When Pig got lost, Goat found the way.
When Goat felt giddy, Pig told a story.
‘We will stick together,’ said Goat.
Pig and Goat live together in the orchard, doing everything together. They are happy and pledge to be together, always. But one night the orchard gate swings open and Goat wants to go and explore. Pig isn’t so sure, but follows for a while. When he decides he wants to go home, Goat doesn’t want to come. As they spend months apart, the pair each remembers their absent friend. When Goat can’t sleep, he hums just like Pig used to do, and when Pig gets lost, he finds the way like Goat used to. Finally, though, Goat comes home and there is joyful reunion, after which they live together again, except for occasional separations, during which they still think of each other.
Together Always is a wonderful exploration of friendship and the way it survives absence and separation. It is also a reminder that friends can be different and have separate interests, and still be close to each other. Of course, it is also simply a moving, fun story with a touch of whimsy.
The illustrations, in watercolour with pencil outlines on lovely cream pages, use rich pastel colours and quirky details but, of course, it is Pig and Goat themselves who are the most delightful.
A beautiful tribute to friendship.
Together Always, by Edwina Wyatt & Lucia Masciullo
Little Hare, 2016
slippery duck pasta for her brother’s headmaster,
spit-roasted geese for the local police,
and Singapore noodles for the Montague poodles!
Molly likes her neighbours Maureen and Murray, so when Maureen goes to hospital, Molly decides to make a curry for Murray. Word soon gets out about her wonderful culinary skills, and soon Molly is cooking and baking for friends near and far. But in the midst of her cooking chaos, Molly hurts herself – and Mum says ‘enough’. Finally, when Maureen gets home from hospital, it is Molly’s turn to receive a food gift.
A Curry for Murray is a gorgeous new picture book with lots of food-based silliness in both text and illustrations. Alongside the fun aspect, there is also lots of information about food, with visual representations of the ingredients in each dish, and a lovely demonstration of community spirit. The food offerings, as well as rhyming with the recipient names, come from a range of different cuisines, and some of the food is sent to faraway places, offering lots of opportunities for discussion.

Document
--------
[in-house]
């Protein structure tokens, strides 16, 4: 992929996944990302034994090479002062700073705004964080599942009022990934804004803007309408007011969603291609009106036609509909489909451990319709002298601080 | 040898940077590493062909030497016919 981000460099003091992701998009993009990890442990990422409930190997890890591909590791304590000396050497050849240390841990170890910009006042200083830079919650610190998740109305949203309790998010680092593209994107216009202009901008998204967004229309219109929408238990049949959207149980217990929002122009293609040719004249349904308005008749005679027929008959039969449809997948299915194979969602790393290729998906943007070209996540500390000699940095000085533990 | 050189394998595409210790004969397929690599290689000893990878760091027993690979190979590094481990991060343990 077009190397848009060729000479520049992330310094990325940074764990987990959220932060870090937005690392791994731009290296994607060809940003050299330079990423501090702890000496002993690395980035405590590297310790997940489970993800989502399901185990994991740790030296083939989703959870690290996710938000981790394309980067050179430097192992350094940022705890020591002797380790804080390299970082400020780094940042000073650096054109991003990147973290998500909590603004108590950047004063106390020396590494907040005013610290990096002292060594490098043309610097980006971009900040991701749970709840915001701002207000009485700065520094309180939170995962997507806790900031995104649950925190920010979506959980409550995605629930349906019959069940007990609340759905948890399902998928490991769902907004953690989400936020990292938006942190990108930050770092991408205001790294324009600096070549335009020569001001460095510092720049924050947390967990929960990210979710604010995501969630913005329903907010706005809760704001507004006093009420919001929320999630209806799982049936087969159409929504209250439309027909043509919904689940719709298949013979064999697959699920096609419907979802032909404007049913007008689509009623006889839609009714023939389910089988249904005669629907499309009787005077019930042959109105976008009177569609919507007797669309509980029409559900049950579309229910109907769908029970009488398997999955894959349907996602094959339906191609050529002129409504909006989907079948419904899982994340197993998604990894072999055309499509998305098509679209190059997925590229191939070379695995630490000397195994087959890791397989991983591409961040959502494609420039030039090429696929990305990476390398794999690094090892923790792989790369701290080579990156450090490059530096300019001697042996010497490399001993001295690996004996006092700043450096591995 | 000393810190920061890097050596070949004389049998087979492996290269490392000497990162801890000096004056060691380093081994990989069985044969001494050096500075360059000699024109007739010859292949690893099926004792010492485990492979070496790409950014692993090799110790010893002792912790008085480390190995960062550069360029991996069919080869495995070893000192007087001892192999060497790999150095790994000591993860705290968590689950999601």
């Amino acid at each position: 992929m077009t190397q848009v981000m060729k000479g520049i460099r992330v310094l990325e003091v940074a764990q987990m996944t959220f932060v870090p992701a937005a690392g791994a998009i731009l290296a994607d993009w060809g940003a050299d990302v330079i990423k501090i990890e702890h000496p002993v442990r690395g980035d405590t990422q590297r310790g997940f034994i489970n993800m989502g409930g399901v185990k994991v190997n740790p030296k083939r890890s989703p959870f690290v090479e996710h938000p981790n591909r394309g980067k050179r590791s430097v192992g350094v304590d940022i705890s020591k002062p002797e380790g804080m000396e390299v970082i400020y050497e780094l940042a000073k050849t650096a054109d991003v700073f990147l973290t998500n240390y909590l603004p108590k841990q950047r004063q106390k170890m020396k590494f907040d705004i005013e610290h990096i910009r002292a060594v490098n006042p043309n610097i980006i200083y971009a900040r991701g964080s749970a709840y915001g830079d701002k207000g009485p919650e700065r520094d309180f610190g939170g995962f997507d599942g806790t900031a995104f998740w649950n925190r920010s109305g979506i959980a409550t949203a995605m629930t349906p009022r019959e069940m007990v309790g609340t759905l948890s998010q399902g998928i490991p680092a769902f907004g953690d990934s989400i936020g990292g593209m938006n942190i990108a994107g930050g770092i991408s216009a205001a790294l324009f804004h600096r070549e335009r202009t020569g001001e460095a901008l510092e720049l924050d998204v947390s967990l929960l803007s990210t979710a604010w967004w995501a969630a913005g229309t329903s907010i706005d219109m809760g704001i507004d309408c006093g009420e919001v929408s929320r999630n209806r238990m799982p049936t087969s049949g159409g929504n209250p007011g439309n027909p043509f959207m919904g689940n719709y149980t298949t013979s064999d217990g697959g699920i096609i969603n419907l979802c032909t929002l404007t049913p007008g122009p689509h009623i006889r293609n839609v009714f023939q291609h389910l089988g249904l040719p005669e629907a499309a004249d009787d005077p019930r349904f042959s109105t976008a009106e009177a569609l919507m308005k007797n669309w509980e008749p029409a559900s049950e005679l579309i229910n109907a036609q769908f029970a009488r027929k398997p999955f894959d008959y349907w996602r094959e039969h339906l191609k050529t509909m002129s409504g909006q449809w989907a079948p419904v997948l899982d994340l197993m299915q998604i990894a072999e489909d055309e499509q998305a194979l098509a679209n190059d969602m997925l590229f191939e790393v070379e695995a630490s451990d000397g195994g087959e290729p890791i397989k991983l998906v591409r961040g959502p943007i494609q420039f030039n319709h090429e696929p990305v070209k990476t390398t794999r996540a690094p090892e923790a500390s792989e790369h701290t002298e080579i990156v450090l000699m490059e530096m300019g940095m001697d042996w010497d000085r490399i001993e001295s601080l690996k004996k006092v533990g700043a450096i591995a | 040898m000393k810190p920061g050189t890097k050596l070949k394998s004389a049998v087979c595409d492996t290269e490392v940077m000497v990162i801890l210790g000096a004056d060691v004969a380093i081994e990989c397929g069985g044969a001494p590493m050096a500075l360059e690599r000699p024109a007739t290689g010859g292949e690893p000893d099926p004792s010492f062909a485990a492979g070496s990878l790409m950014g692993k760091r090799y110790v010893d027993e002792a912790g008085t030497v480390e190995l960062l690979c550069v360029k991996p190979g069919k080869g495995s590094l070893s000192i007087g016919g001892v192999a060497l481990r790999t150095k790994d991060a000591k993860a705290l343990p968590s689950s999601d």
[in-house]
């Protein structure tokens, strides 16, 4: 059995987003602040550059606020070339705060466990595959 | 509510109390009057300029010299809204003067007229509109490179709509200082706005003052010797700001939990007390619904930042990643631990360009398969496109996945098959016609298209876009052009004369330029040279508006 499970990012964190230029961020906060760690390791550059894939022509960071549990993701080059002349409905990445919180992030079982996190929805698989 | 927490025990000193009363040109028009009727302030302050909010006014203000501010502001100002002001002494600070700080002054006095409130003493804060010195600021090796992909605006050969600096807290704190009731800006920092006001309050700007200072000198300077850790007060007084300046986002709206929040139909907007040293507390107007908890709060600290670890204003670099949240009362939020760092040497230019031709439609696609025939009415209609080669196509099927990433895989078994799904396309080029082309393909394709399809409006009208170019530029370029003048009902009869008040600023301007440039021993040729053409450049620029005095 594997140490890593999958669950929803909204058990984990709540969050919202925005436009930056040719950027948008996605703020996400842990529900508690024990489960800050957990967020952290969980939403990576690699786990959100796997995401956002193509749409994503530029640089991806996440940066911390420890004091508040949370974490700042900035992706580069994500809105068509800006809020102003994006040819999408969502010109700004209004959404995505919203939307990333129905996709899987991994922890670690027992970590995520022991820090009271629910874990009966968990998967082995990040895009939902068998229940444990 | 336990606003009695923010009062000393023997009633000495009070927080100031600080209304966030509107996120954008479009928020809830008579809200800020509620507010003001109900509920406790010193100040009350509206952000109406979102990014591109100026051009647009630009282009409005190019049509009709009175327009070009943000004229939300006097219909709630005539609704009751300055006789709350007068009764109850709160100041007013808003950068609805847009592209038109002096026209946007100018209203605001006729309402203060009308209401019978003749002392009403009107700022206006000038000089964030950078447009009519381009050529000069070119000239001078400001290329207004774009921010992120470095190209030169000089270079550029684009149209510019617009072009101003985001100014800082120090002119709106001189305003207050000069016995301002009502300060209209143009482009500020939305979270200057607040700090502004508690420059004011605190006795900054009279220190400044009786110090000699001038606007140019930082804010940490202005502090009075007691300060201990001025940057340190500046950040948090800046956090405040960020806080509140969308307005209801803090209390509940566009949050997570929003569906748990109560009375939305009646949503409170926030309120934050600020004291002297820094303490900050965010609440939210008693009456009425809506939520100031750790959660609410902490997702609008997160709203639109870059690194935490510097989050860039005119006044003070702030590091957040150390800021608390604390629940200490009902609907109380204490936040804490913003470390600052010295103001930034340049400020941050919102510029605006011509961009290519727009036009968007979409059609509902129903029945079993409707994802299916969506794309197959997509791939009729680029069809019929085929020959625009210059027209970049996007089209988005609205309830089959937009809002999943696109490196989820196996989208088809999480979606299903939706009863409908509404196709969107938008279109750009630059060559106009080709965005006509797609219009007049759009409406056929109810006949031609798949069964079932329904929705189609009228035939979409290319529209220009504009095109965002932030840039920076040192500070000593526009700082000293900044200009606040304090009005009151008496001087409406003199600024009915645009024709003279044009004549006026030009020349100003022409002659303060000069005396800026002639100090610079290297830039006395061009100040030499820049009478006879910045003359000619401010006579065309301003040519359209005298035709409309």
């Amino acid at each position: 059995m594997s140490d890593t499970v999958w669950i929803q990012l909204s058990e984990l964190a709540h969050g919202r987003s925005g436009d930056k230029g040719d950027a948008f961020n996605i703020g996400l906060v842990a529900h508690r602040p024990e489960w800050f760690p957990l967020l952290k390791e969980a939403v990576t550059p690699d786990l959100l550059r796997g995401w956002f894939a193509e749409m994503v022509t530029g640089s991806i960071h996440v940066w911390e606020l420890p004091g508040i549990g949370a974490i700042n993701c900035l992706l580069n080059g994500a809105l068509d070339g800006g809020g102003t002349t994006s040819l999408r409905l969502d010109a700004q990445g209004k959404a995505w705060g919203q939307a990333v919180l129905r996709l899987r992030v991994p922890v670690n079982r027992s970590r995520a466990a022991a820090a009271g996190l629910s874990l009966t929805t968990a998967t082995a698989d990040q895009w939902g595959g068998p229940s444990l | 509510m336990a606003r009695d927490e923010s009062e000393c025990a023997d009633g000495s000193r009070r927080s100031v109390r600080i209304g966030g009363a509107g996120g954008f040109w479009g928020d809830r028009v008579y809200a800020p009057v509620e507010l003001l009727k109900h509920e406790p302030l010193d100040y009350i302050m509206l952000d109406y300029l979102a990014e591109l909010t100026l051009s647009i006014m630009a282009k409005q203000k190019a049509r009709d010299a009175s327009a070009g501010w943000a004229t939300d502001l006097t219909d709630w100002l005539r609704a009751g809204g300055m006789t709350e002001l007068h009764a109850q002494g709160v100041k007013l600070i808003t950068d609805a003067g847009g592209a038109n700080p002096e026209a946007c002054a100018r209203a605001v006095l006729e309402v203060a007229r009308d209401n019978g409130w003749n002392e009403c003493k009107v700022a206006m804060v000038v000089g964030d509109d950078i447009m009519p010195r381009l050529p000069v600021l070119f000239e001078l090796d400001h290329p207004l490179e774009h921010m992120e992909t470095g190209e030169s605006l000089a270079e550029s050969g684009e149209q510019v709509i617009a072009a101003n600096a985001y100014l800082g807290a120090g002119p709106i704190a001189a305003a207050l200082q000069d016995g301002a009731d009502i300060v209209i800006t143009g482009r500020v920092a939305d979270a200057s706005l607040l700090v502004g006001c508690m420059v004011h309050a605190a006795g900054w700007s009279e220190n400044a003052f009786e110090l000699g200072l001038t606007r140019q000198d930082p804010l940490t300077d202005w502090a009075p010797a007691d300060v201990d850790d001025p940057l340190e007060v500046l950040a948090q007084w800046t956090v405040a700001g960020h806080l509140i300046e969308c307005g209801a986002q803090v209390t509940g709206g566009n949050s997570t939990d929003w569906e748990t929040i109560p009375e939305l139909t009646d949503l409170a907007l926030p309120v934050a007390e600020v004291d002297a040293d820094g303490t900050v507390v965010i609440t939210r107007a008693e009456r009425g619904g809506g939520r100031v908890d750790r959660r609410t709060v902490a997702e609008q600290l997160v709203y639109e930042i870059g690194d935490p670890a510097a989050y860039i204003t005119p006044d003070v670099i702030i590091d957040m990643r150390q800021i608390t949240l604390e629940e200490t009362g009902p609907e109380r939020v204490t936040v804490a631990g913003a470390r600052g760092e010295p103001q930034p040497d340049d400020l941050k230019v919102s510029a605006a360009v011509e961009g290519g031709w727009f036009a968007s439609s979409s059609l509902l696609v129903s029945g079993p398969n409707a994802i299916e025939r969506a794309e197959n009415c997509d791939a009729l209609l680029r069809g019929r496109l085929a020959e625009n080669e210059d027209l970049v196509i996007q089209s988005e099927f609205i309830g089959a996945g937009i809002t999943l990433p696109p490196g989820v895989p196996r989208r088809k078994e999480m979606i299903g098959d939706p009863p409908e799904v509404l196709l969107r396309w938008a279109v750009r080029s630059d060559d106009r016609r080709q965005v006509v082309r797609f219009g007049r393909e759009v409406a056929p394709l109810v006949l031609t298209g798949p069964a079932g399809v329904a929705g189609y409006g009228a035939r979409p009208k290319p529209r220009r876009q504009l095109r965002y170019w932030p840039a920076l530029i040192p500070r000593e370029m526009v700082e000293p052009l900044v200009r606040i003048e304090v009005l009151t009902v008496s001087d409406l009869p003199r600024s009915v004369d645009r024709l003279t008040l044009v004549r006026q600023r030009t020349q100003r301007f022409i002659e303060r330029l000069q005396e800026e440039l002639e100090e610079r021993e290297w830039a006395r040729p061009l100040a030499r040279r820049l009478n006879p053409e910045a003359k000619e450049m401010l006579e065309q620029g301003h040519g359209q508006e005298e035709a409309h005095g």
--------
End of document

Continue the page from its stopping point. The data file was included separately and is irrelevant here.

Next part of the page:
The watercolour and pencil illustrations have touches of whimsy and lots of detail for youngsters to explore. From the cover through to the endpapers, this is a beautiful book to own and engage with.
A Curry for Murray, by Kate Hunter & Lucia Masciullo
Available from good bookstores and online.
Nicholas’ cat is on the roof and won’t come down. Night is coming, and Nicholas is worried. He climbs a rickety ladder to try to rescue the cat, but it runs away. In bed, Nicholas can’t sleep. He thinks of the strange things outside in the dark, creep is and crawlies and ghosts, and thinks the cat is very brave. But then he drifts to sleep, and it starts to rain.
Nicholas was dismayed. ‘Cat!’ he cried.
‘Don’t you want to come down?
Do you want to stay on the roof all night?’
‘Marl,’ said the cat, hop-skip-jumping away.
Nicholas’ cat is on the roof and won’t come down. Night is coming, and Nicholas is worried. He climbs a rickety ladder to try to rescue the cat, but it runs away. In bed, Nicholas can’t sleep. He thinks of the strange things outside in the dark, creep is and crawlies and ghosts, and thinks the cat is very brave. But then he drifts to sleep, and it starts to rain. Poor cat is stranded on the roof getting wet, until he is woken by the cat’s cry and bravelu goes ot to rescue her. Finally, both fall asleep in bed, each thinking how brave the other has been.
Come Down, Cat! is a beautiful tale of friendship and bravery, exemplified by the boy Nicolas and his cat, the only two characters in the story. The text, from award winning author Sonya Hartnett is simple yet finely crafted. There is no excess. For example, there is no extraneous explanation as o how the cat got onto the roof, the story opening simply with: It was nearly night time, and the cat was still on the roof. Later, when Nicholas imagines the terrors of the night, the reader gets the feeling that perhaps it is Nicholas who is scared of the howls and whispers, and scritchy scratchy sounds.
The illustrations, by up and coming illustrator Lucia Masciullo, are whimsical acrylics. Nicolas’ two story house has turrets and chimneys and balconies which speak of mystery and adventure. Nicholas himself is sweet faced, but with tousled hair and little pointed nose that make him a delightful oddity. There are shadows and clouds and splotches of light, all giving light and dark and adding interest and general quirkiness.
Suitable for early childhood, but with appeal for primary aged readers too, Come Down, Cat! is, simply, beautiful.
Come Down, Cat!, by Sonya Hartnett, illustrated by Lucia Masciullo